2011 International Conference on Family Planning
29 November–2 December 2011
"Characteristics and patterns of use of emergency contraception among urban women in Nigeria and Kenya"
Gwendolyn T. Morgan, Jill Keesbury, Paul Kuria, Lisa Calhoun, and Jean-Christophe Fotso
Emergency Contraception Pills (ECPs) are not generally considered a regular method of family planning, and is still a relatively rare method of contraception, even among urban women in sub-Saharan Africa. However, in Kenya and Nigeria, there are indications that this method is gaining in popularity as a primary method of family planning, especially among women who have irregular, unplanned sex. This study examines questions of user characteristics, repeat use, and use of EC as a primary method of family planning among urban women in Nigeria and Kenya.
The Measurement Learning & Evaluation (MLE) Project and the Urban Reproductive Health Initiative (URHI) conducted large-scale quantitative household surveys with women and men from six cities in Nigeria and five cities in Kenya. Baseline surveys were carried out between September 2010 and April 2011 in Kenya and Nigeria. The women’s sample for Nigeria is projected to be over 14,000, and in Kenya the sample is 8,932 women. National census enumeration sampling frames were utilized in both countries and a total of 400–500 clusters were sampled within selected municipalities in each country. A household listing for all sampled enumeration areas was also performed and a representative sample of households was selected for interviews using pretested questionnaires. Double data entry and verification were performed, and sampling weights were calculated and applied. Stata 10.1 will be used to produce bivariate and multivariate results. These uniquely large urban surveys allow for a multivariate analysis of women who have used EC in the past 12 months, as well as a bivariate analysis of sexual behavior, purchase patterns, repeat use, and previous/current use of other methods of contraception.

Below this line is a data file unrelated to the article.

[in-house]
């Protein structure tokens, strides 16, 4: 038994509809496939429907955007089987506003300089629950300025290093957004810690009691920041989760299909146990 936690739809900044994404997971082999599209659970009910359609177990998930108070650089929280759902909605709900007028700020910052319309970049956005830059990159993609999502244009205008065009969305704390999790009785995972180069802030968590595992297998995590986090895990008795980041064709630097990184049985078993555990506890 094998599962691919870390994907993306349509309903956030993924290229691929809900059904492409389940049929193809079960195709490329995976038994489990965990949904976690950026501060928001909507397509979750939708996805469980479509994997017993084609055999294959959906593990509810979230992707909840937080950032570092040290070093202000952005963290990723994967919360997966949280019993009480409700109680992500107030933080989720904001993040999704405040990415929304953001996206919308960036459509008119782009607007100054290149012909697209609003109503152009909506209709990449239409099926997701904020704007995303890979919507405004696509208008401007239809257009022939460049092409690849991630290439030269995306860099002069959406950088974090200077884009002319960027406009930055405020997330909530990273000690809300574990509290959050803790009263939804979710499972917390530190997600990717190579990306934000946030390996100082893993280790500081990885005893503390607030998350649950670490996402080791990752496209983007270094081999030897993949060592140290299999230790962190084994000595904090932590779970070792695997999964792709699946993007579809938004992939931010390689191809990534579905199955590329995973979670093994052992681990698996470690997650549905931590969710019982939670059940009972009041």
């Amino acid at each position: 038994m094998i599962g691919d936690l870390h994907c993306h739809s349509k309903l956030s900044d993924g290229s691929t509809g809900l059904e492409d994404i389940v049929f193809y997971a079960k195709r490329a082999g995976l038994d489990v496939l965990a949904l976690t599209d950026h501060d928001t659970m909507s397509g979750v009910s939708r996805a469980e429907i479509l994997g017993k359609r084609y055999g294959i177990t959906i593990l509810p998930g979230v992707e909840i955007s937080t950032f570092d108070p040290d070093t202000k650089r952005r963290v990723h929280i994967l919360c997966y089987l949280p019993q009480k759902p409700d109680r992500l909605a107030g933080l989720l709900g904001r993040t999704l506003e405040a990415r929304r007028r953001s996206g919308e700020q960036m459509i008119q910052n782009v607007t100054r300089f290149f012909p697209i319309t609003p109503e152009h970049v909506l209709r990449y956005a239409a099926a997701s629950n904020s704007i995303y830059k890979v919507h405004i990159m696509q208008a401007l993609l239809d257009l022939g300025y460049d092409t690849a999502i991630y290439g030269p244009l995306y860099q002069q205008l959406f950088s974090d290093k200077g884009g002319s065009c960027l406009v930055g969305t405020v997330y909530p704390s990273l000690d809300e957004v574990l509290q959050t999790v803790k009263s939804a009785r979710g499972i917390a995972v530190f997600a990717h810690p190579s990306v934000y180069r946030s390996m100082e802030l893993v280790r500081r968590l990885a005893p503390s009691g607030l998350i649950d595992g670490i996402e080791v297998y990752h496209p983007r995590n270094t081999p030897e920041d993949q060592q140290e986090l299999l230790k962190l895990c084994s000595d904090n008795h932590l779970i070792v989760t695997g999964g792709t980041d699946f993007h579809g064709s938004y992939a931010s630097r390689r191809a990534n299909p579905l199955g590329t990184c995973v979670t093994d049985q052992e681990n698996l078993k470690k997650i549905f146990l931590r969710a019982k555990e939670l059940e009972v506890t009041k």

A preliminary analysis of the Kenya data reveal that 55% of all women have ever heard of emergency contraception, 12% of all sexually experienced women have ever used ECPs, and 5% of all sexually experienced women reported using ECPs in the past twelve months. Initial data from Nigeria show that 29% of all women have ever heard of EC, 7% of all sexually experienced women have ever used ECPs, and 2% of all sexually experienced women reported using ECPs in the past twelve months. Further detailed results will be shared.
Programs which seek to promote EC should understand characteristics, behaviors, and motivations of current users and potential users in order to design more meaningful programs and to target their interventions more effectively.
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